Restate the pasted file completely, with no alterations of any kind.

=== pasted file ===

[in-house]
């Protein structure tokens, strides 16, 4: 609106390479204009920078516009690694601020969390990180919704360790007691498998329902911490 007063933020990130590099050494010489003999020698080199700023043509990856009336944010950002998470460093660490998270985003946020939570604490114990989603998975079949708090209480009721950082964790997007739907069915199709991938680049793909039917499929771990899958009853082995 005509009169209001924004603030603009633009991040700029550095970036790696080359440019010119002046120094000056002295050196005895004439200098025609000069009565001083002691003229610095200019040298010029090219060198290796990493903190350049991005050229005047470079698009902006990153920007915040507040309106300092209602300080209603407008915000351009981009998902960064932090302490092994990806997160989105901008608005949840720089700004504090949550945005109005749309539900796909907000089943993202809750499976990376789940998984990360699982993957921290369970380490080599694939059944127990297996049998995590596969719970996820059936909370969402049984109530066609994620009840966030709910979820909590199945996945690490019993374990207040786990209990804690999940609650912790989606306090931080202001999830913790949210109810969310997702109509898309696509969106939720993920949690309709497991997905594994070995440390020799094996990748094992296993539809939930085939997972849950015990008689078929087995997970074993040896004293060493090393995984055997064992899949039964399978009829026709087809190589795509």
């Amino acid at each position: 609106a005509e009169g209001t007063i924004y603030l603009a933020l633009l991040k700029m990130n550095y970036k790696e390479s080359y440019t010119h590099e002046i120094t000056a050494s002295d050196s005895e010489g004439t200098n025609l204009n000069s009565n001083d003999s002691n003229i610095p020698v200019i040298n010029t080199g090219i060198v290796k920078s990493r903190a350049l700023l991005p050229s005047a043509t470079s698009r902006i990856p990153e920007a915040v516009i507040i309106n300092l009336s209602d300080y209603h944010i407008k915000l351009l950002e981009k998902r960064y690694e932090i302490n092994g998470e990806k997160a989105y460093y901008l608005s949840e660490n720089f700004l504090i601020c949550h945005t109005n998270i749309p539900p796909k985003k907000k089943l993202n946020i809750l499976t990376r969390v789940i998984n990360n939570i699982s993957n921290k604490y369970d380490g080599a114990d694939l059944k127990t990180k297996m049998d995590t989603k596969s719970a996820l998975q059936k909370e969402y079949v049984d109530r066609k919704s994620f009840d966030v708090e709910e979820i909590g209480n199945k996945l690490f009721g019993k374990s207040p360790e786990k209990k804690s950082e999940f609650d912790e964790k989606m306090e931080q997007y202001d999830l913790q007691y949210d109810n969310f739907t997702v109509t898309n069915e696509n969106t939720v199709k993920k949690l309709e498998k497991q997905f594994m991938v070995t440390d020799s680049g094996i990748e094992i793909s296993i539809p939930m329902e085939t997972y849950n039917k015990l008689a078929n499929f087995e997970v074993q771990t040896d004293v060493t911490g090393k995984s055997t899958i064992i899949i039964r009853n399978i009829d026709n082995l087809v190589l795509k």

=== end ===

[in-house]
């Protein structure tokens, strides 16, 4: 609106390479204009920078516009690694601020969390990180919704360790007691498998329902911490 007063933020990130590099050494010489003999020698080199700023043509990856009336944010950002998470460093660490998270985003946020939570604490114990989603998975079949708090209480009721950082964790997007739907069915199709991938680049793909039917499929771990899958009853082995 005509009169209001924004603030603009633009991040700029550095970036790696080359440019010119002046120094000056002295050196005895004439200098025609000069009565001083002691003229610095200019040298010029090219060198290796990493903190350049991005050229005047470079698009902006990153920007915040507040309106300092209602300080209603407008915000351009981009998902960064932090302490092994990806997160989105901008608005949840720089700004504090949550945005109005749309539900796909907000089943993202809750499976990376789940998984990360699982993957921290369970380490080599694939059944127990297996049998995590596969719970996820059936909370969402049984109530066609994620009840966030709910979820909590199945996945690490019993374990207040786990209990804690999940609650912790989606306090931080202001999830913790949210109810969310997702109509898309696509969106939720993920949690309709497991997905594994070995440390020799094996990748094992296993539809939930085939997972849950015990008689078929087995997970074993040896004293060493090393995984055997064992899949039964399978009829026709087809190589795509």
């Amino acid at each position: 609106a005509e009169g209001t007063i924004y603030l603009a933020l633009l991040k700029m990130n550095y970036k790696e390479s080359y440019t010119h590099e002046i120094t000056a050494s002295d050196s005895e010489g004439t200098n025609l204009n000069s009565n001083d003999s002691n003229i610095p020698v200019i040298n010029t080199g090219i060198v290796k920078s990493r903190a350049l700023l991005p050229s005047a043509t470079s698009r902006i990856p990153e920007a915040v516009i507040i309106n300092l009336s209602d300080y209603h944010i407008k915000l351009l950002e981009k998902r960064y690694e932090i302490n092994g998470e990806k997160a989105y460093y901008l608005s949840e660490n720089f700004l504090i601020c949550h945005t109005n998270i749309p539900p796909k985003k907000k089943l993202n946020i809750l499976t990376r969390v789940i998984n990360n939570i699982s993957n921290k604490y369970d380490g080599a114990d694939l059944k127990t990180k297996m049998d995590t989603k596969s719970a996820l998975q059936k909370e969402y079949v049984d109530r066609k919704s994620f009840d966030v708090e709910e979820i909590g209480n199945k996945l690490f009721g019993k374990s207040p360790e786990k209990k804690s950082e999940f609650d912790e964790k989606m306090e931080q997007y202001d999830l913790q007691y949210d109810n969310f739907t997702v109509t898309n069915e696509n969106t939720v199709k993920k949690l309709e498998k497991q997905f594994m991938v070995t440390d020799s680049g094996i990748e094992i793909s296993i539809p939930m329902e085939t997972y849950n039917k015990l008689a078929n499929f087995e997970v074993q771990t040896d004293v060493t911490g090393k995984s055997t899958i064992i899949i039964r009853n399978i009829d026709n082995l087809v190589l795509k």